Why does everything need to be in numbers?
I’ve been noticing a lot of articles about seven steps toward success, five ways to get your website noticed, twenty must-haves (and I mean MUST HAVES) for any bridal shower, blah, blah, blah….
I think we are quantifying ourselves into data purgatory.
I mean, we have stats about how far we walk, when we wake up, how you want to sleep (thanks Select Comfort). We count calories and then want to slit our throats because we didn’t do enough activity to exhaust that dreaded number of calories we are obsessed with, we collect numbers on how far we ran, swam, and then followed that up with your heart rate.
I’m often asked if I have a heart.
When you’ve collected all your numbers–intimate or not–you post them on social media.
What is this telling you?
I can’t read your damn mind, but what it’s telling me is that we are more concerned about the quantity of life than the quality.
Let’s start with the “Amazing Race.” They have to visit thirteen or maybe fifteen countries over the course of a three or two month period while attempting different tasks–mental and physical–until the final couple crosses the finish line first to win a million bucks. When they are traveling to all of these countries, do you think they would have the time to stop and smell whatever it is that that country is famous for?
It’s like when people go on vacation with their family. Halfway through your vacation, you’re pissed off and exhausted. Why? Because you need to cram ten activities into each fucking day, that’s why.
And, that’s just stupid because…..it’s VACATION. Instead of the quality of time spent on a much needed rest (i.e. vacation), your stress level is rising way past your blood pressure count–which you checked on your new iWatch–while waiting in line for a fun little ride at Disney World that will cost you about two hours of your life you’ll never get back, plus an enormous amount of money to even enjoy the damn ride.
Are you enjoying your vacation because it’s filled with quantity rather than quality?
I didn’t think so.
We act upon numbers, or data. That’s just the way it is. But, what happens when the data is full of shit? What if the numbers are skewed? If you have a tattoo on your wrist your iWatch won’t be accurate, so why bother?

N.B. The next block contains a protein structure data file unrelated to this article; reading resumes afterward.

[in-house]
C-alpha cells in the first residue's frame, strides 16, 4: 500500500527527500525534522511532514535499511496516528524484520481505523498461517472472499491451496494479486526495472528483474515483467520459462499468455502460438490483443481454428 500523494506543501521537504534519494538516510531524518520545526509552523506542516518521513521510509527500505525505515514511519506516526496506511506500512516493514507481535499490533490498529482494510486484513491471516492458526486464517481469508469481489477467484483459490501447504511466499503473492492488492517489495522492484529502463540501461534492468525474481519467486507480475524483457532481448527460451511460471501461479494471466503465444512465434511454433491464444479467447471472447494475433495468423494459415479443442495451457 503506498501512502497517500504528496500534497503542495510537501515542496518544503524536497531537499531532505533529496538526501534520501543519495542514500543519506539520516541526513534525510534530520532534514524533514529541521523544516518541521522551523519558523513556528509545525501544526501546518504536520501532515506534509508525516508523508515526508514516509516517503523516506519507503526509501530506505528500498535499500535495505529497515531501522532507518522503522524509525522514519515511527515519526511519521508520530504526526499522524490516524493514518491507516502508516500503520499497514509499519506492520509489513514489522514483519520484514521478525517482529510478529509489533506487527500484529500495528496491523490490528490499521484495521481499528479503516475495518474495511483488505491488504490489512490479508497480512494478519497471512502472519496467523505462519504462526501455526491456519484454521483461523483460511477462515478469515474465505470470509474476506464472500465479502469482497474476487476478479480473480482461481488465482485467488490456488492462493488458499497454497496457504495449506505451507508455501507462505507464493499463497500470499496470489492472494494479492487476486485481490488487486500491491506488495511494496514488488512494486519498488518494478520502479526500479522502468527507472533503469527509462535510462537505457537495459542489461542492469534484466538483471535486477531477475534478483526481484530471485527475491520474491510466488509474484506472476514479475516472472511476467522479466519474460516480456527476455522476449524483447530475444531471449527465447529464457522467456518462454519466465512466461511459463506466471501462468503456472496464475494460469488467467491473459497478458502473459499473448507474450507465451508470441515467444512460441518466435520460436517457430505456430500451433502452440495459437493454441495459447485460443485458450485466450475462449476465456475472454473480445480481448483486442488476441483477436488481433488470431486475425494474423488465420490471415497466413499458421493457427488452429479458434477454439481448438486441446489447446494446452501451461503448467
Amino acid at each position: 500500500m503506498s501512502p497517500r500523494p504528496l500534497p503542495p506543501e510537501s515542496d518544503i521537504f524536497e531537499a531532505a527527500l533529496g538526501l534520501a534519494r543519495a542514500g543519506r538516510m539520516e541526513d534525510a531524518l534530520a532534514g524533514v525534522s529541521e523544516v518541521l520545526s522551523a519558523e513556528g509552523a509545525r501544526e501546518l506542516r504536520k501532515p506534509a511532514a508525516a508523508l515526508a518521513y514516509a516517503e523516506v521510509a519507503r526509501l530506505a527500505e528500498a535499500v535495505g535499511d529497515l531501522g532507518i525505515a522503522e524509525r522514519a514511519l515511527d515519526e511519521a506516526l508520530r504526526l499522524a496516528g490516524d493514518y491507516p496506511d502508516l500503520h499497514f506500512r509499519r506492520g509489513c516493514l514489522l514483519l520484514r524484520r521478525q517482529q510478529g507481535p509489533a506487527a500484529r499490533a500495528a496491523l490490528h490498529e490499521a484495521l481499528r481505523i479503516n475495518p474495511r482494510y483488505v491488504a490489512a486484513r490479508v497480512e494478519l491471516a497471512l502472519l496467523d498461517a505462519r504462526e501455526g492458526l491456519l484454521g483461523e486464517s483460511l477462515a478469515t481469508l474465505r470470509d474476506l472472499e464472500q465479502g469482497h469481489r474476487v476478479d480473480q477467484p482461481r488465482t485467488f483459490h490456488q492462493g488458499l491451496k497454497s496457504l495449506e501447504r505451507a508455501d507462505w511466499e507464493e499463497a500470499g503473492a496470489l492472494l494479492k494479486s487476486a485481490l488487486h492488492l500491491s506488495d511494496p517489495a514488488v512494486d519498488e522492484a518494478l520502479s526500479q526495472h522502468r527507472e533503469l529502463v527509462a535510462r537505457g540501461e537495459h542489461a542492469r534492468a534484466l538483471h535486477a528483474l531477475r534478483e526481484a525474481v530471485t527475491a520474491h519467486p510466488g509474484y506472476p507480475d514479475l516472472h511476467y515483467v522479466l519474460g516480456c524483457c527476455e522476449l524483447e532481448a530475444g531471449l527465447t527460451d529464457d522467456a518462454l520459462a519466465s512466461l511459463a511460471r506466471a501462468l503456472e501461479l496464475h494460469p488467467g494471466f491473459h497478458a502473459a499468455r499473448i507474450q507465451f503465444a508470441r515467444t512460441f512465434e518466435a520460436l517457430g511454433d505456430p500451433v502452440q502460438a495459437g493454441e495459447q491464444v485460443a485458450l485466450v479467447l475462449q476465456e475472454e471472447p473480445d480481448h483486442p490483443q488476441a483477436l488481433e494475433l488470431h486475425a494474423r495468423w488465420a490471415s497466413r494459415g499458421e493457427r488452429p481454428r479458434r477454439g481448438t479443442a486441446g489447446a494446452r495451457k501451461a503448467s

Why did they use the number fifty in titling the book, “Fifty Shades of Grey?” Is it because this guy has fifty different personalities? Fifty ways to have hedonistic sex? Fifty ways to make you squirm in your seat?
I guess numbers seem more concrete to us. Perhaps it’s simpler to identify with. Numbers are fast.
Quick! Give me three things you want to do right now!
Six Easy Ways To Retire At 45. There are six easy ways? Seriously? I thought there were more like, oh, I don’t know, 82.
What? I can lose ten pounds just following three simple rules? Sign me up!
I forgot: which five foods will make me live until I’m 100? I want to be certain I don’t eat them because I don’t want to live to be fucking 100.
Numbers appear more rational to people. This is why they believe them more than they believe there is a tooth fairy and a big rabbit called the Easter bunny.
People also like numbers with social media. You only have 140 characters–or less–to write your thoughts, promotion, skill, rant or mantra. Facebook will tell you have 350 friends, but half of them are never on Facebook.
Facebook will give you insights to your ads. Isn’t that insightful of them?
So, think about it. Next time you’re at the store and want to get that two for one sale of crack cream for the heels of your feet, is the data really viable? Are there other crack creams that are less money so you can buy, like maybe ten jars?
I gotta go. I have to make a recipe that calls for fifteen drumsticks. The only packages in the grocery store had the “family size” of about forty-five drumsticks. That’s a lot of drumsticks for two people.
I’ll have to check my calorie counter after dinner to see how close I am to killing myself.
And, lastly, I was told there would be no math in writing blog posts.